Did the huge recession of 2009, while spelling doom for many of America’s malls, also turn out to be a catalyst for their much-needed reinvention?
Retailers are clearly investing in developing multiple channels in order to attract shoppers. The multi-channel approach means that retailers are ideally indifferent to where a purchase occurs, whether in person, online, or via a mail order catalogue. The key to success in this strategy appears to be a seamless integration across the different channels to ensure a consistently engaging, quality experience for the customer.
Neiman Marcus, the United States luxury store, has shown the way to some extent regarding how to integrate multiple channels. Neiman developed a location-aware iPhone application called NM Service, which enables an opt-in service letting customers program the app with their preferences which are pushed to sales staff as the user enters the store. The sales associate at the store is provided with the user’s social media information as well as the selected preferences of the application. The app also works in reverse, allowing customers to set up appointments with sales staff and identify the manager of a store.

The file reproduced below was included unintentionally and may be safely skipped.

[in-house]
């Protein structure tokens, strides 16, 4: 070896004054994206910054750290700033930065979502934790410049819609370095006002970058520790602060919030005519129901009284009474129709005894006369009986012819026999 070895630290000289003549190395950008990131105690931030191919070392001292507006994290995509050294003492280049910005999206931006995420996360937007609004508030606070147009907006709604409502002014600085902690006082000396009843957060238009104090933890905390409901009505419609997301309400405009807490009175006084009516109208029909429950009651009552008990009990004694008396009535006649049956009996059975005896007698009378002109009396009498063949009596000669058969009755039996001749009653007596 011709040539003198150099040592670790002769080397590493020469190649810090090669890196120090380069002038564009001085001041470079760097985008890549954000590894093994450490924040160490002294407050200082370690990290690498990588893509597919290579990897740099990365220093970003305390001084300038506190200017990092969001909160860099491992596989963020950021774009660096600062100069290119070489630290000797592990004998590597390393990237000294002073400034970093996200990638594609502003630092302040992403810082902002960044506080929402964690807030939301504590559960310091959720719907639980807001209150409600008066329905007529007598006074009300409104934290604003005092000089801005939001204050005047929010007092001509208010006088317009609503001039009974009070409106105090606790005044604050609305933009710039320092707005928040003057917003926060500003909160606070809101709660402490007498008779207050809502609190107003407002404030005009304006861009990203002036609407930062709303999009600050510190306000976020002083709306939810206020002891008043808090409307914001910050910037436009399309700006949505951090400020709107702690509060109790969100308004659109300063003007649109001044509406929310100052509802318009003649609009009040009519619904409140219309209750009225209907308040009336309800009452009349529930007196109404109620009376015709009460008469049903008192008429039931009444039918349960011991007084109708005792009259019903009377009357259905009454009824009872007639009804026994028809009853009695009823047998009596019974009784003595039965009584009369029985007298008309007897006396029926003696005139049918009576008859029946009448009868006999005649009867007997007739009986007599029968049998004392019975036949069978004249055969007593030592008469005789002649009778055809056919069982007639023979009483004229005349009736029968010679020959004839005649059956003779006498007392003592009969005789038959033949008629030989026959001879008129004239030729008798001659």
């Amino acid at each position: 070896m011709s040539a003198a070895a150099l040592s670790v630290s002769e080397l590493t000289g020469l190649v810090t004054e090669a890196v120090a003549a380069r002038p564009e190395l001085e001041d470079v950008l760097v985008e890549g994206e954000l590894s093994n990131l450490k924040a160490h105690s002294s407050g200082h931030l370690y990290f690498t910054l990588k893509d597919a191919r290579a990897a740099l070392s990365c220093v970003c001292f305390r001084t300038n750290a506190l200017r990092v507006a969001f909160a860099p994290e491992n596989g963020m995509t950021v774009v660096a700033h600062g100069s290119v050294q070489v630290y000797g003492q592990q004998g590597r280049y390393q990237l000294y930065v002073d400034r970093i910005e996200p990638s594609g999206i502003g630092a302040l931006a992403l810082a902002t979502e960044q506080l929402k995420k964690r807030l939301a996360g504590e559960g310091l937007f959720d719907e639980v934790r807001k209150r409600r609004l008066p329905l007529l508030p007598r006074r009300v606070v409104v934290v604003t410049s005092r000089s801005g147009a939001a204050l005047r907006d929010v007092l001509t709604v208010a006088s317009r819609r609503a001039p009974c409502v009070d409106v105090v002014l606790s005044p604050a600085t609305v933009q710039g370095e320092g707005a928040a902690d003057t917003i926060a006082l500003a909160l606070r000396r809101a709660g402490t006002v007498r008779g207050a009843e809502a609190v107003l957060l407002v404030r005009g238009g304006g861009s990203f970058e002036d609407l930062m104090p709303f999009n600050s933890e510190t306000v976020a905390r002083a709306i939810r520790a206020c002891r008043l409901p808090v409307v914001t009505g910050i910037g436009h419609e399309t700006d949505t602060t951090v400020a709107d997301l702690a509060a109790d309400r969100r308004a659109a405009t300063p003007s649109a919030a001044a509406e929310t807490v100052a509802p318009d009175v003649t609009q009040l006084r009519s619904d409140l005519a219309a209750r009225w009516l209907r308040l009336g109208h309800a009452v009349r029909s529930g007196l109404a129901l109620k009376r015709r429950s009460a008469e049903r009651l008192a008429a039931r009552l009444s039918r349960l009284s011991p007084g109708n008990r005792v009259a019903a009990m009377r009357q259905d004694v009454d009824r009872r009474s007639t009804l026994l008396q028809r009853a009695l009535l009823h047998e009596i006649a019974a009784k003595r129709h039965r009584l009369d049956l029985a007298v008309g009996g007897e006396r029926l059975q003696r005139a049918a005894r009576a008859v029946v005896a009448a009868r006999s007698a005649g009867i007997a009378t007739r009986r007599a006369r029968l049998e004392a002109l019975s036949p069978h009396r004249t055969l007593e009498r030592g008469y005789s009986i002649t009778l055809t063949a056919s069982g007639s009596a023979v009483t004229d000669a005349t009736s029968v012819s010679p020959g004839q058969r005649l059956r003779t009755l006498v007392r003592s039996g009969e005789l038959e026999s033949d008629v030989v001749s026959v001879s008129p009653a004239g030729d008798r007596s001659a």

There is hope for mall retailers, however. Millennials are increasing their activity in the market, because as much as online and mobile channels are ingrained in their brain, shopping is still a social behavior for this group. Seeing and touching, as well as researching and deciding where to purchase a product, are all important aspects of their shopping experience. This omni-channel and omnipresent age group seeks instant gratification.
Furthermore, it should be remembered that the demise of shopping centers has been regularly predicted since they were first constructed in 1956. Shopping center landlords were able to focus on providing the right leasing mix, right design and targeting the right customers, consequently adapting to the changes facing the industry and the best shopping center operators have been able to do this on a consistent basis.
The strongest asset managers and shopping centers have remixed their portfolios, shifting away from industries which face the strongest headwinds, and improving their engagement and lifestyle offerings. It appears that the key to their continued success will stem from offering real points of difference over the Internet shopping experience, embracing the online evolution, introducing Internet parcel pick-up points and creating a retail marketing mix.
Is the end is sight for the shopping mall? Clearly, the answer is difficult to find since operators are bring in food courts, cinemas, ice-skating rinks and many other features to give shoppers a reason to visit – and as long as they are in the building there is a chance they will be tempted to buy goods they were not necessarily looking for. The diamond industry has to hope that the store that attracts them is one selling jewelry.
By our Israel correspondent Abraham Dayan